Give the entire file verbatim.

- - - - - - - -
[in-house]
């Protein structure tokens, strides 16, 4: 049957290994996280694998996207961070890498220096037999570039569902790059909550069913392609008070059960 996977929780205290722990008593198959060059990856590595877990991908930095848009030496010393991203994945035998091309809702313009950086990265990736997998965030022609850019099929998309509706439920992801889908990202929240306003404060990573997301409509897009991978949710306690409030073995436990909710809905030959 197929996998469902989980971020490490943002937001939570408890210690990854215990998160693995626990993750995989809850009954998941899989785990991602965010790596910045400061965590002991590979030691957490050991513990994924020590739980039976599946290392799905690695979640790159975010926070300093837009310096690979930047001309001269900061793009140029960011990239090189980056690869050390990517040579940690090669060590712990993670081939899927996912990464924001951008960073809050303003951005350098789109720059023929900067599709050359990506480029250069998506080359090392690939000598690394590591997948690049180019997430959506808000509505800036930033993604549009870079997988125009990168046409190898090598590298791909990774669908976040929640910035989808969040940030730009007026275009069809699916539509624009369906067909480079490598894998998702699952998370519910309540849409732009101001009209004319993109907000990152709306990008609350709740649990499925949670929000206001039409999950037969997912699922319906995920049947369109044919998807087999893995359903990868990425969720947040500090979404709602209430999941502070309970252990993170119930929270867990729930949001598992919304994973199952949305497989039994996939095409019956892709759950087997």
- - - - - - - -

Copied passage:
[in-house]
């Protein structure tokens, strides 16, 4: 049957290994996280694998996207961070890498220096037999570039569902790059909550069913392609008070059960 996977929780205290722990008593198959060059990856590595877990991908930095848009030496010393991203994945035998091309809702313009950086990265990736997998965030022609850019099929998309509706439920992801889908990202929240306003404060990573997301409509897009991978949710306690409030073995436990909710809905030959 197929996998469902989980971020490490943002937001939570408890210690990854215990998160693995626990993750995989809850009954998941899989785990991602965010790596910045400061965590002991590979030691957490050991513990994924020590739980039976599946290392799905690695979640790159975010926070300093837009310096690979930047001309001269900061793009140029960011990239090189980056690869050390990517040579940690090669060590712990993670081939899927996912990464924001951008960073809050303003951005350098789109720059023929900067599709050359990506480029250069998506080359090392690939000598690394590591997948690049180019997430959506808000509505800036930033993604549009870079997988125009990168046409190898090598590298791909990774669908976040929640910035989808969040940030730009007026275009069809699916539509624009369906067909480079490598894998998702699952998370519910309540849409732009101001009209004319993109907000990152709306990008609350709740649990499925949670929000206001039409999950037969997912699922319906995920049947369109044919998807087999893995359903990868990425969720947040500090979404709602209430999941502070309970252990993170119930929270867990729930949001598992919304994973199952949305497989039994996939095409019956892709759950087997």